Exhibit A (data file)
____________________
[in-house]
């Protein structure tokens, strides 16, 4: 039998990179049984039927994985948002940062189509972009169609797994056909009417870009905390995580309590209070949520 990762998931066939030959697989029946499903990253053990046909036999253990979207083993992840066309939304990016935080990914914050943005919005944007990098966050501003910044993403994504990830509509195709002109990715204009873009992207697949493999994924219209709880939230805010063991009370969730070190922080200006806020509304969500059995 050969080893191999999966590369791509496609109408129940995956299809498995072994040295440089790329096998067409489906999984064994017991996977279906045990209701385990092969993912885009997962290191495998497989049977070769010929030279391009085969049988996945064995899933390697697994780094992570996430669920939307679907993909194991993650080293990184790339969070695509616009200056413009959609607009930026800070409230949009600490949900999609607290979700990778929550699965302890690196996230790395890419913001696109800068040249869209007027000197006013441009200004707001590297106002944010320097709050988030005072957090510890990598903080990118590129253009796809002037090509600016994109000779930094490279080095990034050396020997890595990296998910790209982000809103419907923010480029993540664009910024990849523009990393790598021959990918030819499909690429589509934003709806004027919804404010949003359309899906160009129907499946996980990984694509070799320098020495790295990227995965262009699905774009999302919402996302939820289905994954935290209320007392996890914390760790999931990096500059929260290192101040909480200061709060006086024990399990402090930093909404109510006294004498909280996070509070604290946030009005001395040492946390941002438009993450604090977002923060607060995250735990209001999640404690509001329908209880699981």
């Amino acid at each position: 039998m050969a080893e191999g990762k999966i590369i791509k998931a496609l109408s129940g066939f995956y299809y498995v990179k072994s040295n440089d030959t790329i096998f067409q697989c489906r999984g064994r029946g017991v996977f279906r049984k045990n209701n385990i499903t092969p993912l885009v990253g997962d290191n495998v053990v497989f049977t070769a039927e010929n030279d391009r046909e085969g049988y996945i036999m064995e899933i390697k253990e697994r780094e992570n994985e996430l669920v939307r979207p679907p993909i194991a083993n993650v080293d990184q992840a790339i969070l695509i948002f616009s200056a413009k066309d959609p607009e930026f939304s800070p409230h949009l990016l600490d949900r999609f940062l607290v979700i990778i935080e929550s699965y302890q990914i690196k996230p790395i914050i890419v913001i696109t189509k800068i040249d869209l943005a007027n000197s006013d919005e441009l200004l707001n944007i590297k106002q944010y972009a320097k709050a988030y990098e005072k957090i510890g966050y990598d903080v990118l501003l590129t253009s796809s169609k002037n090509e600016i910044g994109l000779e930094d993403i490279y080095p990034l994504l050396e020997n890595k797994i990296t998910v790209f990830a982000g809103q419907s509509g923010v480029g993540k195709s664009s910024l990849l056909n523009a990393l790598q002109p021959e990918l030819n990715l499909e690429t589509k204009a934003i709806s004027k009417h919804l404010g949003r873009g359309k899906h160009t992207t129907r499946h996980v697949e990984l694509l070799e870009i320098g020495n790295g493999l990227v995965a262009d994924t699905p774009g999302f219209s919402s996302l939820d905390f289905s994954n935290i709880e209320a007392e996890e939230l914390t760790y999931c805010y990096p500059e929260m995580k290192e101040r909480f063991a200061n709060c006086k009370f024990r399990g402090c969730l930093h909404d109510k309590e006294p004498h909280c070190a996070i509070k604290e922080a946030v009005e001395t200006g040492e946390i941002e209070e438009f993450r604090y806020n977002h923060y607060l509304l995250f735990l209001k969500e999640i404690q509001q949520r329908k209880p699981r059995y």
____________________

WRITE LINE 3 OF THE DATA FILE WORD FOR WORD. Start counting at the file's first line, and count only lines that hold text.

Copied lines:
């Amino acid at each position: 039998m050969a080893e191999g990762k999966i590369i791509k998931a496609l109408s129940g066939f995956y299809y498995v990179k072994s040295n440089d030959t790329i096998f067409q697989c489906r999984g064994r029946g017991v996977f279906r049984k045990n209701n385990i499903t092969p993912l885009v990253g997962d290191n495998v053990v497989f049977t070769a039927e010929n030279d391009r046909e085969g049988y996945i036999m064995e899933i390697k253990e697994r780094e992570n994985e996430l669920v939307r979207p679907p993909i194991a083993n993650v080293d990184q992840a790339i969070l695509i948002f616009s200056a413009k066309d959609p607009e930026f939304s800070p409230h949009l990016l600490d949900r999609f940062l607290v979700i990778i935080e929550s699965y302890q990914i690196k996230p790395i914050i890419v913001i696109t189509k800068i040249d869209l943005a007027n000197s006013d919005e441009l200004l707001n944007i590297k106002q944010y972009a320097k709050a988030y990098e005072k957090i510890g966050y990598d903080v990118l501003l590129t253009s796809s169609k002037n090509e600016i910044g994109l000779e930094d993403i490279y080095p990034l994504l050396e020997n890595k797994i990296t998910v790209f990830a982000g809103q419907s509509g923010v480029g993540k195709s664009s910024l990849l056909n523009a990393l790598q002109p021959e990918l030819n990715l499909e690429t589509k204009a934003i709806s004027k009417h919804l404010g949003r873009g359309k899906h160009t992207t129907r499946h996980v697949e990984l694509l070799e870009i320098g020495n790295g493999l990227v995965a262009d994924t699905p774009g999302f219209s919402s996302l939820d905390f289905s994954n935290i709880e209320a007392e996890e939230l914390t760790y999931c805010y990096p500059e929260m995580k290192e101040r909480f063991a200061n709060c006086k009370f024990r399990g402090c969730l930093h909404d109510k309590e006294p004498h909280c070190a996070i509070k604290e922080a946030v009005e001395t200006g040492e946390i941002e209070e438009f993450r604090y806020n977002h923060y607060l509304l995250f735990l209001k969500e999640i404690q509001q949520r329908k209880p699981r059995y």